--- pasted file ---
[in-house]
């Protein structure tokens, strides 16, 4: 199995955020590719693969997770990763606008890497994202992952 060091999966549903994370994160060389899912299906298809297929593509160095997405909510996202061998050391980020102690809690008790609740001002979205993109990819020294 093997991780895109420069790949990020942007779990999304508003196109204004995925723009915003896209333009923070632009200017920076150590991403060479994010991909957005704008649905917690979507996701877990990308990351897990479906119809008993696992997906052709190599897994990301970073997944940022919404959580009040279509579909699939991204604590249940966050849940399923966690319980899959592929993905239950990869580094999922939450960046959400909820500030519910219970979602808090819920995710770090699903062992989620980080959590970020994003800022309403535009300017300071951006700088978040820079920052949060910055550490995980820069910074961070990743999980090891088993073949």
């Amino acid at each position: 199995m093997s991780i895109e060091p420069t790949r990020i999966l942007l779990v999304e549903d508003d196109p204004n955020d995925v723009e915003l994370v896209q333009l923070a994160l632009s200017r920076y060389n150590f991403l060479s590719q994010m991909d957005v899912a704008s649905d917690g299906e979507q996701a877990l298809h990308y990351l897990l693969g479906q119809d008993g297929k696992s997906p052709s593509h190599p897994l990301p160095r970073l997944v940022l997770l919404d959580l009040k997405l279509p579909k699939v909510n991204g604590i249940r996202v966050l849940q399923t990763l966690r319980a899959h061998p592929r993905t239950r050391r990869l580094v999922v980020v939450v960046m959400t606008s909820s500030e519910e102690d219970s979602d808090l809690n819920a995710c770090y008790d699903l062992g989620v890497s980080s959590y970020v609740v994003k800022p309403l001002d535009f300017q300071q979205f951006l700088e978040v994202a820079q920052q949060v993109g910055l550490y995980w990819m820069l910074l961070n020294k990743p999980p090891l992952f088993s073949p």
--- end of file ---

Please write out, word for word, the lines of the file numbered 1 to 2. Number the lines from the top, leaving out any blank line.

[in-house]
């Protein structure tokens, strides 16, 4: 199995955020590719693969997770990763606008890497994202992952 060091999966549903994370994160060389899912299906298809297929593509160095997405909510996202061998050391980020102690809690008790609740001002979205993109990819020294 093997991780895109420069790949990020942007779990999304508003196109204004995925723009915003896209333009923070632009200017920076150590991403060479994010991909957005704008649905917690979507996701877990990308990351897990479906119809008993696992997906052709190599897994990301970073997944940022919404959580009040279509579909699939991204604590249940966050849940399923966690319980899959592929993905239950990869580094999922939450960046959400909820500030519910219970979602808090819920995710770090699903062992989620980080959590970020994003800022309403535009300017300071951006700088978040820079920052949060910055550490995980820069910074961070990743999980090891088993073949």